tool.  It would be even more powerful if we could do that for all
   packages, of course, but that has more social tradeoffs, and it's still
   useful to be able to do mass changes to a class of packages that may be
   the ones with the least "attached" maintainers to the project who may
   not be following project-wide discussions.

Obviously, we cannot and should not *require* using the debian namespace,
and anyone who wants to can certainly create their own namespaces.  But I
think it's important to note here that folks like Jonas are not the target
audience for these recommendations.  Anyone who, like him, already is
doing Debian packaging and already knows how Debian works can continue to
manage their packages however they want.  They already know the onboarding
costs and are comfortable with them, the project has a track record with
them and knows they're not likely to disappear, etc.

I'm also a little bit uncomfortable with putting some of my packages
(particularly the ones for which I'm also upstream) into the debian
namespace because I want more control.  (This may be an unproductive
emotional reaction; I may decide later that this is wrong.  But it was my
first reaction.)  But I don't think we should look at this through whether
it matches what I, or Jonas, or David, or someone else already deeply
enmeshed in Debian would do.  We should be choosing a default
recommendation anticipating the mindset of a new developer instead.

--
Russ Allbery ([hidden email])               <http://www.eyrie.org/~eagle/>

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Re: Git Packaging Round 2: When to Salsa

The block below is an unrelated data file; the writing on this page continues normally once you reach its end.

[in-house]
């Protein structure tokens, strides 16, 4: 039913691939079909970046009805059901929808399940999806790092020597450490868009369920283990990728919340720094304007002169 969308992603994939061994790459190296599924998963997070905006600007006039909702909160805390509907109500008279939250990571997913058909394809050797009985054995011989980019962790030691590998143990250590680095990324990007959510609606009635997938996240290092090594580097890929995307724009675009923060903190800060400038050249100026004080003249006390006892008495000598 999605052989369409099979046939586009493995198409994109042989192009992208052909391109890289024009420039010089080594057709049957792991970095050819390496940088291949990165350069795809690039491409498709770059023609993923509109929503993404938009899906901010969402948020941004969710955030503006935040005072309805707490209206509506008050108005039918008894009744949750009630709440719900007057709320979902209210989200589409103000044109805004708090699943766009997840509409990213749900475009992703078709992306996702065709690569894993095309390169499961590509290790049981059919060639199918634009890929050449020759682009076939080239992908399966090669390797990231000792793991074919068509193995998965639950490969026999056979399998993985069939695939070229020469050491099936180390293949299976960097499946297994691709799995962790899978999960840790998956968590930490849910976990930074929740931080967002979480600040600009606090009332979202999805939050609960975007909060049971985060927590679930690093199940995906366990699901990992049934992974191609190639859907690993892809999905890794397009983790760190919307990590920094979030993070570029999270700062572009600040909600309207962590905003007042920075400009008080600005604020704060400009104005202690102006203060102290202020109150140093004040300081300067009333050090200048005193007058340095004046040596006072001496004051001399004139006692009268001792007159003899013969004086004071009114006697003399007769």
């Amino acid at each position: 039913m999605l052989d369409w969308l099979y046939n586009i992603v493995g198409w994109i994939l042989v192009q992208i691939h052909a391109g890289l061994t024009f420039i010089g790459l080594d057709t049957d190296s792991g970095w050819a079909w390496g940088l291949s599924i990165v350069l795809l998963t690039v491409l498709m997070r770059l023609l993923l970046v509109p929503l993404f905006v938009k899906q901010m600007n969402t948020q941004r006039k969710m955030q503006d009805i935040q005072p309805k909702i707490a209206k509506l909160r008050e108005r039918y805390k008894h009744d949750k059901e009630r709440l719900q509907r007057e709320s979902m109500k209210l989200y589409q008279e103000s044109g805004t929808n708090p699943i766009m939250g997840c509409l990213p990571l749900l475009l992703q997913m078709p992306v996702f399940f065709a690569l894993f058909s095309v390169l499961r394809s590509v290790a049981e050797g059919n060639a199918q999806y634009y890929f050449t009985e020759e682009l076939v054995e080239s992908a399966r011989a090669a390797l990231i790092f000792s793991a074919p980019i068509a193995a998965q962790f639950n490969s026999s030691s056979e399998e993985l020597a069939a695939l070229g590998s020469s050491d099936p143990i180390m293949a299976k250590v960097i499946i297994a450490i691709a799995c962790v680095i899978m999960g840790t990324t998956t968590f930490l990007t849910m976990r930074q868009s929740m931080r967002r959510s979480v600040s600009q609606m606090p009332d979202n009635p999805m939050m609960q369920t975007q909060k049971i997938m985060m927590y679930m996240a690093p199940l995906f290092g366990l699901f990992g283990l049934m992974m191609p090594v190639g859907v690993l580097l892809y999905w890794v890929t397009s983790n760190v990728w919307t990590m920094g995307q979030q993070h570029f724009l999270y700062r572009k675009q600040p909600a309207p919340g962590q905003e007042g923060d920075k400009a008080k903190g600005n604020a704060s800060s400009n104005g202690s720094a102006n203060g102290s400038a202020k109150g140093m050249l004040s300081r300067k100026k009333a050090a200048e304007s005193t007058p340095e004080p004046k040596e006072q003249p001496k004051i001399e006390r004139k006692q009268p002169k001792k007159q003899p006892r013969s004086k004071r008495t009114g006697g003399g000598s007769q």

Scott Kitterman-5
In reply to this post by Sam Hartman-3


On September 10, 2019 1:26:35 AM UTC, Sam Hartman <[hidden email]> wrote:

>>>>>> "David" == David Bremner <[hidden email]> writes:
>
>    David> Sam Hartman <[hidden email]> writes:
>    >>>>>>> "Jonas" == Jonas Smedegaard <[hidden email]> writes:
>    >>
>    >>
>   Jonas> I think there is a general consensus on working in teams, and
>   Jonas> therefore using git repos belonging to teams - but not to use
>    Jonas> that one giant "team" called "debian".
>    >>
>    >> What would you recommend people do if they have a package that
>    >> doesn't fit into an existing team.
>    >>
>    >> --Sam
>
>    David> One option is putting them in their own user namespace. This
>    David> is generally my preferred option for packages that are not
>    David> maintained as part of a team. I think the option of merge
>    David> requests reduces the need to give out direct push access.
>
>I tried to cover the disadvantages of this in the original mail:
>
>* Works poorly when maintainership changes
>
>* Works poorly when account status changes
>
>I am sure you're aware of these, but I want to make sure they are on
>the
>table.
>And obviously, the debian group has disadvantages:
>
>* works poorly if you don't want everyone having push access
>
>  * Because you don't want to be that open with your package
>
> * Because you are mirroring or something where having push access will
>    break things
>
>There are a number of ways forward:
>
>1) Add a recommendation for people who don't want to give push access
>to
>all developers.  Personal namespaces is the only option I've seen so
>far.
>
>2) Only recommend personal namespaces and never debian
>
>3) Note both options but not make a recommendation between them
>
>4) Something along the lines of the current text; Jonas has explicitly
>disagreed with this approach
>
>5) Make no recommendations in this space
>
>While I've been monitoring a lot of discussions, this issue is one
>where
>we'd need significantly more feedback than we've received so far for me
>to call a consensus.